Original Research

Rural New Zealand health professionals' perceived barriers to greater use of the internet for learning


name here
Ron Janes
1 MD, Associate Professor of Rural Health *

name here
Bruce Arroll
2 PhD, Head, Department of General Practice & Primary Health Care

name here
Stephen Buetow
3 PhD, Senior Research Fellow

name here
Gregor Coster
4 PhD, Professor of General Practice

name here
Ross McCormick
5 PhD, Professor of General Practice

name here
Iain Hague
6 FRNZCGP, Medical Coordinator


* Ron Janes


1 New Zealand Institute of Rural Health, Cambridge, New Zealand

2, 3, 4 Department of General Practice & Primary Health Care, University of Auckland, Auckland, New Zealand

5 Goodfellow Unit, Department of General Practice & Primary Health Care, University of Auckland, Auckland, New Zealand

6 Rural Clinical School, University of Western Australia, Kalgoorlie, Western Australia, Australia


29 November 2005 Volume 5 Issue 4


RECEIVED: 7 May 2005

REVISED: 27 July 2005

ACCEPTED: 29 November 2005


Janes R, Arroll B, Buetow S, Coster G, McCormick R, Hague I.  Rural New Zealand health professionals' perceived barriers to greater use of the internet for learning. Rural and Remote Health 2005; 5: 436. https://doi.org/10.22605/RRH436


© Ron Janes, Bruce Arroll, Stephen Buetow, Gregor Coster, Ross McCormick, Iain Hague 2005 A licence to publish this material has been given to ARHEN, arhen.org.au


Introduction: The purpose of this research was to investigate rural North Island (New Zealand) health professionals' attitudes and perceived barriers to using the internet for ongoing professional learning.
Methods: A cross-sectional postal survey of all rural North Island GPs, practice nurses and pharmacists was conducted in mid-2003. The questionnaire contained both quantitative and qualitative questions. The transcripts from two open questions requiring written answers were analysed for emergent themes, which are reported here. The first open question asked: 'Do you have any comments on the questionnaire, learning, computers or the Internet?' The second open question asked those who had taken a distance-learning course using the internet to list positive and negative aspects of their course, and suggest improvements.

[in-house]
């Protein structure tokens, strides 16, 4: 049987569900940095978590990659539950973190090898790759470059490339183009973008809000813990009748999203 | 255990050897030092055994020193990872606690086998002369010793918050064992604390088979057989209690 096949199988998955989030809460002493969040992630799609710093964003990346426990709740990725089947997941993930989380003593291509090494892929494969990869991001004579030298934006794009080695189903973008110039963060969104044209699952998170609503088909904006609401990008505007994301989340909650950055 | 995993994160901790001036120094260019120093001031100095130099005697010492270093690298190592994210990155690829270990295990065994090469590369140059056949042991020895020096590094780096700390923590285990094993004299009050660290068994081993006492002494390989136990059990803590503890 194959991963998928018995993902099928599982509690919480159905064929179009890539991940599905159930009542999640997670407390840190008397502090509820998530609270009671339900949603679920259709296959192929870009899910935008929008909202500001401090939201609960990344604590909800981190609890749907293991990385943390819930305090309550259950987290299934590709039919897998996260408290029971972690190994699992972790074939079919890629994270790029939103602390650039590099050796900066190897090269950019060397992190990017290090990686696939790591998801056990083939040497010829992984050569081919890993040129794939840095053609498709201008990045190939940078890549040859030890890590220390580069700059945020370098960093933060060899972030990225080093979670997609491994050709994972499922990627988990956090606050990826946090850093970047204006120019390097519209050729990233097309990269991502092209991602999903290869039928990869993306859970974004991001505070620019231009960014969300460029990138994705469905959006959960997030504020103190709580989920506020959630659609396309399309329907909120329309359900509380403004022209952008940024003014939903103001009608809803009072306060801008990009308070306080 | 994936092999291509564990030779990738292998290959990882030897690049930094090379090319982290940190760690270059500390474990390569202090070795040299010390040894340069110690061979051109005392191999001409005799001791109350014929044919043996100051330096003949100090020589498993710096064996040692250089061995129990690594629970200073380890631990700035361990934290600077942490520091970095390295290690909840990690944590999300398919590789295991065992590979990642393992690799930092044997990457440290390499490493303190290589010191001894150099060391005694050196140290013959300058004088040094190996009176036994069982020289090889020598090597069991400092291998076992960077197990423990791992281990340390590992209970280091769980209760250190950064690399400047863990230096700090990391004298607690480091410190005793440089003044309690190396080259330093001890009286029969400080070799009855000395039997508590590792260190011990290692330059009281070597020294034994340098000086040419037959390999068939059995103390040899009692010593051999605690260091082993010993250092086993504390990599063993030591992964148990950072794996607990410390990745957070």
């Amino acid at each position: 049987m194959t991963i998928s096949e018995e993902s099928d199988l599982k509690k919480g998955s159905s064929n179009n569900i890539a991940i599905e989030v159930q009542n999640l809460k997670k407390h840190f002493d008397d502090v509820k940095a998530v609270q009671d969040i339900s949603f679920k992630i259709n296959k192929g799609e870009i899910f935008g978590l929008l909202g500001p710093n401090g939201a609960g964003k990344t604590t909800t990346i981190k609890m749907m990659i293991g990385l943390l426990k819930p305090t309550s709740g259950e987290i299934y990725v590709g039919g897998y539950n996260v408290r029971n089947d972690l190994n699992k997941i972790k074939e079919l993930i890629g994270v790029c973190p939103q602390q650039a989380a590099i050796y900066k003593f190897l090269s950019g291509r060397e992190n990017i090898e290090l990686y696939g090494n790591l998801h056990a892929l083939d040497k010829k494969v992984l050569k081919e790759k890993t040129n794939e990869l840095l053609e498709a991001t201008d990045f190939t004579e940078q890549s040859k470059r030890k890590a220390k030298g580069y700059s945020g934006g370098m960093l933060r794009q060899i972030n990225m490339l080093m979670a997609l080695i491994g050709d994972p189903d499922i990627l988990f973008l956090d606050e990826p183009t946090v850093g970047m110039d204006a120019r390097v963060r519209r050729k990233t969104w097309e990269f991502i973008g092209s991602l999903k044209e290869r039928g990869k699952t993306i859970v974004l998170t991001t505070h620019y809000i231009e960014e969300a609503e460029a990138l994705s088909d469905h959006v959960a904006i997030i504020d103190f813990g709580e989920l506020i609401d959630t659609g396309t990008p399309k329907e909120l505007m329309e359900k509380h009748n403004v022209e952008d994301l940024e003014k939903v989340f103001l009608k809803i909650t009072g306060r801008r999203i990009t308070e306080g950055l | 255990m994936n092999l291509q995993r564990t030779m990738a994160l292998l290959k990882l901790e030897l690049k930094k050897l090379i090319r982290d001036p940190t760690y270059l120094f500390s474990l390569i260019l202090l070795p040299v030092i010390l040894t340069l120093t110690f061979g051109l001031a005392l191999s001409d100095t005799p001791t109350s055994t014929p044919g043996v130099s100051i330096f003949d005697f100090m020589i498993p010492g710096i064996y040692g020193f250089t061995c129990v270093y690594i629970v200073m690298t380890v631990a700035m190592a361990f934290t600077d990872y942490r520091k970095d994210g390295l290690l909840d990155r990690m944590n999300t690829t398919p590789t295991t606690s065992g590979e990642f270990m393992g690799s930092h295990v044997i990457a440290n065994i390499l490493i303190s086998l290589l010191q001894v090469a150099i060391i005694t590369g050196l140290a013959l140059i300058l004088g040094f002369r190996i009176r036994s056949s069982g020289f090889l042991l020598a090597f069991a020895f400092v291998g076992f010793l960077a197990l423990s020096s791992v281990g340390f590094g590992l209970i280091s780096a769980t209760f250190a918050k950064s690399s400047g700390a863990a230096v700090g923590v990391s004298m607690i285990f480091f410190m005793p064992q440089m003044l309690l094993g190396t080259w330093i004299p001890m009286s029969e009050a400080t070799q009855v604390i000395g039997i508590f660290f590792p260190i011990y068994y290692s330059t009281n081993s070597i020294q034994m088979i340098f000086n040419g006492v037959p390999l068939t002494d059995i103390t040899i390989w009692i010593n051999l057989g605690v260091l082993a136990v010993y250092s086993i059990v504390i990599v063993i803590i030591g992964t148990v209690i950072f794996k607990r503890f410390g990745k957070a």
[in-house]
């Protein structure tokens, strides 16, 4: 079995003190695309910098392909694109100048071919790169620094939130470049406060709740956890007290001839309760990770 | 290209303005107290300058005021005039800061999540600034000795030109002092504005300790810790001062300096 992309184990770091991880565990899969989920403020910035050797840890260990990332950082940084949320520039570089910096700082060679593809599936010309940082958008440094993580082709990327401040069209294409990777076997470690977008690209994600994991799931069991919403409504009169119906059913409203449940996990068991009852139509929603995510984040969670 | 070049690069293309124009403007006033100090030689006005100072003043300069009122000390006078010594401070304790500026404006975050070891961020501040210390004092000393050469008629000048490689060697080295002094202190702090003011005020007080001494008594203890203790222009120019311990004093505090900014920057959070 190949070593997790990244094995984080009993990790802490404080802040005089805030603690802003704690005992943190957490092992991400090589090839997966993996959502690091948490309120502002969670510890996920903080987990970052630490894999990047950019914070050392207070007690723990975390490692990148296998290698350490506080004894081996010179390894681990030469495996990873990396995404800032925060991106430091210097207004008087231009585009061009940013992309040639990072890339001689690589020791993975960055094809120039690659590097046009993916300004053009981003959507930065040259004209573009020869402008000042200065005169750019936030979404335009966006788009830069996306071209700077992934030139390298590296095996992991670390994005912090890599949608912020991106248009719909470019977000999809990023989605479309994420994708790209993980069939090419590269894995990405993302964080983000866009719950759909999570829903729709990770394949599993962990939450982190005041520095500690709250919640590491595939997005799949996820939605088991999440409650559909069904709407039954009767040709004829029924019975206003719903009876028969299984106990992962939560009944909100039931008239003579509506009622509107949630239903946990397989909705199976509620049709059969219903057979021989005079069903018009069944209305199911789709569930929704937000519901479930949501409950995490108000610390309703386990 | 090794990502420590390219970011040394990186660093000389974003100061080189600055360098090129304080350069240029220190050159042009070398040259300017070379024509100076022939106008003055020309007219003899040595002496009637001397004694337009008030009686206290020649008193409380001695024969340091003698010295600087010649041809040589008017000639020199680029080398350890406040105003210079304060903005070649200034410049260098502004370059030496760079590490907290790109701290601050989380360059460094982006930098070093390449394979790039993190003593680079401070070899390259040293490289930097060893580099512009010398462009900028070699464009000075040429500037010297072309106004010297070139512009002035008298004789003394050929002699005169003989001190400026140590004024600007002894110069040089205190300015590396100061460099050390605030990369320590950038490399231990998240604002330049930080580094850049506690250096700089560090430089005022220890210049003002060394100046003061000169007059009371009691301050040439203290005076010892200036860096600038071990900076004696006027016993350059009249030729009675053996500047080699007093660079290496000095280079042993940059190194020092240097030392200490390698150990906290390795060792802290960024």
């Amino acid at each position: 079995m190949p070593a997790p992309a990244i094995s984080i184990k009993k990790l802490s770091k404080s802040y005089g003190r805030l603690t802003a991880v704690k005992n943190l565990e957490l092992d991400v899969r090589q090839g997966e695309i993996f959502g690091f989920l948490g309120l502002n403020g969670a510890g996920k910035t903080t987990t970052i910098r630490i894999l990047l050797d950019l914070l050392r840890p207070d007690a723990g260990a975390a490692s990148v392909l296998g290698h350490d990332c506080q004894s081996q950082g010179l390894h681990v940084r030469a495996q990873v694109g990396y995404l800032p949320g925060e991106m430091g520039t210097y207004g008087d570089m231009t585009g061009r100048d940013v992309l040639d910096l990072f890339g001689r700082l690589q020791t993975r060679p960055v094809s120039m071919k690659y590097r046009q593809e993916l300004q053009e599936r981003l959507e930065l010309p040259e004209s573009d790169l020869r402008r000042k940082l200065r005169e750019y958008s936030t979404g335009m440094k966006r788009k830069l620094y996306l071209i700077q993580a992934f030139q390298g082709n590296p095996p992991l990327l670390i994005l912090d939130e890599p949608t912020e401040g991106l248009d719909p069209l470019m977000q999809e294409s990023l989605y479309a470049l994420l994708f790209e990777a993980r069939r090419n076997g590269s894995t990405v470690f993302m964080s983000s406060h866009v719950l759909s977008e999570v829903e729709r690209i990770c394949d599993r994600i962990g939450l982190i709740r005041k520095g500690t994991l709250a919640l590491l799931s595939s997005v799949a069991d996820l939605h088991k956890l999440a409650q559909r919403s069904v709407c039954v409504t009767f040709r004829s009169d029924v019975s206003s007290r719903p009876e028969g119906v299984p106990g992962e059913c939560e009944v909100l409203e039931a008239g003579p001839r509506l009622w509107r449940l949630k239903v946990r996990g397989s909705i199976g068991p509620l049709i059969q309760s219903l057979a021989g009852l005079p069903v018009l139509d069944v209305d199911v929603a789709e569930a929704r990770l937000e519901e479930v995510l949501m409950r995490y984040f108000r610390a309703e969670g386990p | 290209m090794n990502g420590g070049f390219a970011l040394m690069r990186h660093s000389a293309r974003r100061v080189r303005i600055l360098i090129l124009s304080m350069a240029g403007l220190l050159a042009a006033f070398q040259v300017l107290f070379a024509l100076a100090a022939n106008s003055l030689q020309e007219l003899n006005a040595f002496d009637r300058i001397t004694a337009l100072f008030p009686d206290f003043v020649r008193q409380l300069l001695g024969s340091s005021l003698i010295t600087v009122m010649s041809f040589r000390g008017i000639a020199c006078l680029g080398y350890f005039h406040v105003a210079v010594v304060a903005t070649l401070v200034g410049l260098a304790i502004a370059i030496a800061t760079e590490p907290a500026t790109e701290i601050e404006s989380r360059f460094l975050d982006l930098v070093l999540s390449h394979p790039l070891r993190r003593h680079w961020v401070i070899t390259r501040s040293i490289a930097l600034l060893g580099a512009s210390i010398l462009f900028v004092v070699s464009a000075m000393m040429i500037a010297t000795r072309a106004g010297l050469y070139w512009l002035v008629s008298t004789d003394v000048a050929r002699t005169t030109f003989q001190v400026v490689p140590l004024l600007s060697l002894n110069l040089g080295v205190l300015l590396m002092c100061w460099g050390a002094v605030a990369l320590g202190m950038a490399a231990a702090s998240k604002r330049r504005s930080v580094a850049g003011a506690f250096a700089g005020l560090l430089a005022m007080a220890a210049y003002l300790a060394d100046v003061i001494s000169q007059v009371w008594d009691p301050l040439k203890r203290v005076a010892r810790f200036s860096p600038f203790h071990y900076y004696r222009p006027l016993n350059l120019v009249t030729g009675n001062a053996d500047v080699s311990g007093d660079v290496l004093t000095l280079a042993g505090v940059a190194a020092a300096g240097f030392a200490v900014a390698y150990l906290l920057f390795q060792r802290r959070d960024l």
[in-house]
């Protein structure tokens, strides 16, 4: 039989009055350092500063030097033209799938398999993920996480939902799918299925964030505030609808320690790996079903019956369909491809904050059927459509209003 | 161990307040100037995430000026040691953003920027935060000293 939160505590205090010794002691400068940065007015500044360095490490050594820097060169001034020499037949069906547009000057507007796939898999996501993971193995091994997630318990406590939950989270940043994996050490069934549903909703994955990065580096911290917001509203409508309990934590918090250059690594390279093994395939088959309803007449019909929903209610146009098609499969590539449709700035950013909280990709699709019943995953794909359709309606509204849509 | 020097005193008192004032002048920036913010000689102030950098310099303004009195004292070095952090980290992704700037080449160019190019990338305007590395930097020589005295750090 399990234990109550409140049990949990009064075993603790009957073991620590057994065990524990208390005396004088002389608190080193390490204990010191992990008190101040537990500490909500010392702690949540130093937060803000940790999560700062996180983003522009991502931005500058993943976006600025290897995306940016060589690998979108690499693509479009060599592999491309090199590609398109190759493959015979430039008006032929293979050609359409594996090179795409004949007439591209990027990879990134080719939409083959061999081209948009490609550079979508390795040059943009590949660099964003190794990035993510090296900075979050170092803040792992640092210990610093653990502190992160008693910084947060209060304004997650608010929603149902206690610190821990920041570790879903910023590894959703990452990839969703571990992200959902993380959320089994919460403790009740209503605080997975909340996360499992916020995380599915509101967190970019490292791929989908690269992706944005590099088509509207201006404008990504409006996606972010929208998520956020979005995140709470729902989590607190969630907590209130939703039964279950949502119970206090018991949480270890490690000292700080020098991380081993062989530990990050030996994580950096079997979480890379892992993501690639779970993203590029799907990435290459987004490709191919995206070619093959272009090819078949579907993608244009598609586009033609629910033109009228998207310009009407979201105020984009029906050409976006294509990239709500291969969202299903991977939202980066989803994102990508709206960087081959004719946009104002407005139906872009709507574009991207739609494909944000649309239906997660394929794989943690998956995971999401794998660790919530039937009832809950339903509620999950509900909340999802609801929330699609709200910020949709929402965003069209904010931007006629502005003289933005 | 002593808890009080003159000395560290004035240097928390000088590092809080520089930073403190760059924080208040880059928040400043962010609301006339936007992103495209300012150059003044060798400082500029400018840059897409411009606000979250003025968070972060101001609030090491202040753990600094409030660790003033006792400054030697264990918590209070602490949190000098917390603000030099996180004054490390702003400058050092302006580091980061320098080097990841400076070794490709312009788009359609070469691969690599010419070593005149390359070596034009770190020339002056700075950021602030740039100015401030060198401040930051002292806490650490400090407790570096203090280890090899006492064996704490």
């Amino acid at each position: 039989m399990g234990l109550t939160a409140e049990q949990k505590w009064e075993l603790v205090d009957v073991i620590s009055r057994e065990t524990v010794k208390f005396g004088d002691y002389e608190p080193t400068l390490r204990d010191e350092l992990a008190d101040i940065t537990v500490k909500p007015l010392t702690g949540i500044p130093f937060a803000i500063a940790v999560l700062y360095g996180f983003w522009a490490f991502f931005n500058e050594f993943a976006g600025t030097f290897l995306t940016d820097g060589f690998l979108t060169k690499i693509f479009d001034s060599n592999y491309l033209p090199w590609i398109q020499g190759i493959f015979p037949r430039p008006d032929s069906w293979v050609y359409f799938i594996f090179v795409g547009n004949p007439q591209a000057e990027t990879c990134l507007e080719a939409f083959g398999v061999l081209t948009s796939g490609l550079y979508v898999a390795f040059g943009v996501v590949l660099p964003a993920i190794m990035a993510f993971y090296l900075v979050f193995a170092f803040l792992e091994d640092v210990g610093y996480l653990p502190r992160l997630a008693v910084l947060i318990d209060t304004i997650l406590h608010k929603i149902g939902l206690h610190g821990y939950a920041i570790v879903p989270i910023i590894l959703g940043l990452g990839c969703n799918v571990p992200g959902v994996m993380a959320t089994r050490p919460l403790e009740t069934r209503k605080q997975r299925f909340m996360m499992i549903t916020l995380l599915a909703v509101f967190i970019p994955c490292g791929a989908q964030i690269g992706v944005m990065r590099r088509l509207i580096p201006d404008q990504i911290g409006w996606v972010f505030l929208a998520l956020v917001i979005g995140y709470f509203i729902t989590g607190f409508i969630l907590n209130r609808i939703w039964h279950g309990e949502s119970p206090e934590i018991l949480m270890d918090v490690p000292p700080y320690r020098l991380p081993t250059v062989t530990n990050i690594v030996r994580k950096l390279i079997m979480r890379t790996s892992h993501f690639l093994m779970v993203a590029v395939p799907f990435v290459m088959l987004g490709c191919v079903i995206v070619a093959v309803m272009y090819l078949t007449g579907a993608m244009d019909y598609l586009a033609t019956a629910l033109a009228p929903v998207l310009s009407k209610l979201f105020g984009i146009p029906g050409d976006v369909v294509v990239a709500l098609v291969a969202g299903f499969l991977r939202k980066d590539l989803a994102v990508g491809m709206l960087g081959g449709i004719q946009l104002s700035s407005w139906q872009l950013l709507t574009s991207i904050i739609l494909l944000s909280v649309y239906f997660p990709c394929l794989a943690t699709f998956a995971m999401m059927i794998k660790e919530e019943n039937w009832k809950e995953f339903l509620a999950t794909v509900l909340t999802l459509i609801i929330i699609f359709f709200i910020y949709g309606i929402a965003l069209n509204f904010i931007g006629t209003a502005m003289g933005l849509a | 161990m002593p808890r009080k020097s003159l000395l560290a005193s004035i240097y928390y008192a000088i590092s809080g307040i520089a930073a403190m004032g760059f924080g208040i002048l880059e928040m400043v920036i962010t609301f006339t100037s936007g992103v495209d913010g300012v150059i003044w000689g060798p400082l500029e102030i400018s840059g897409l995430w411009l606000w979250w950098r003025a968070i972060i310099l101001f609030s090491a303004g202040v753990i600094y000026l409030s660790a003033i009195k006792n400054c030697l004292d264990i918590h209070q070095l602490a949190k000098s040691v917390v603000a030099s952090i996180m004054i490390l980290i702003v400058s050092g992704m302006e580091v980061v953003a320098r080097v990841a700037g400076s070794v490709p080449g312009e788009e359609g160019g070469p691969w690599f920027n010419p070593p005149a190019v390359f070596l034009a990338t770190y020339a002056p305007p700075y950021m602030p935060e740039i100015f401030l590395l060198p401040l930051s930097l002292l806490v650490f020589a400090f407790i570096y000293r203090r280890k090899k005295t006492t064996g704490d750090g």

Results: Out of 735 rural North Island health professionals surveyed, 430 returned useable questionnaires (a response rate of 59%). Of these, 137 answered the question asking for comments on learning, computers and the internet. Twenty-eight individuals who had completed a distance-learning course using the internet, provided written responses to the second question. Multiple barriers to greater use of the internet were identified. They included lack of access to computers, poor availability of broadband (fast) internet access, lack of IT skills/knowledge, lack of time, concerns about IT costs and database security, difficulty finding quality information, lack of time, energy or motivation to learn new skills, competing priorities (eg family), and a preference for learning modalities which include more social interaction. Individuals also stated that rural health professionals needed to engage the technology, because it provided rapid, flexible access from home or work to a significant health information resource, and would save money and travelling time to urban-based education.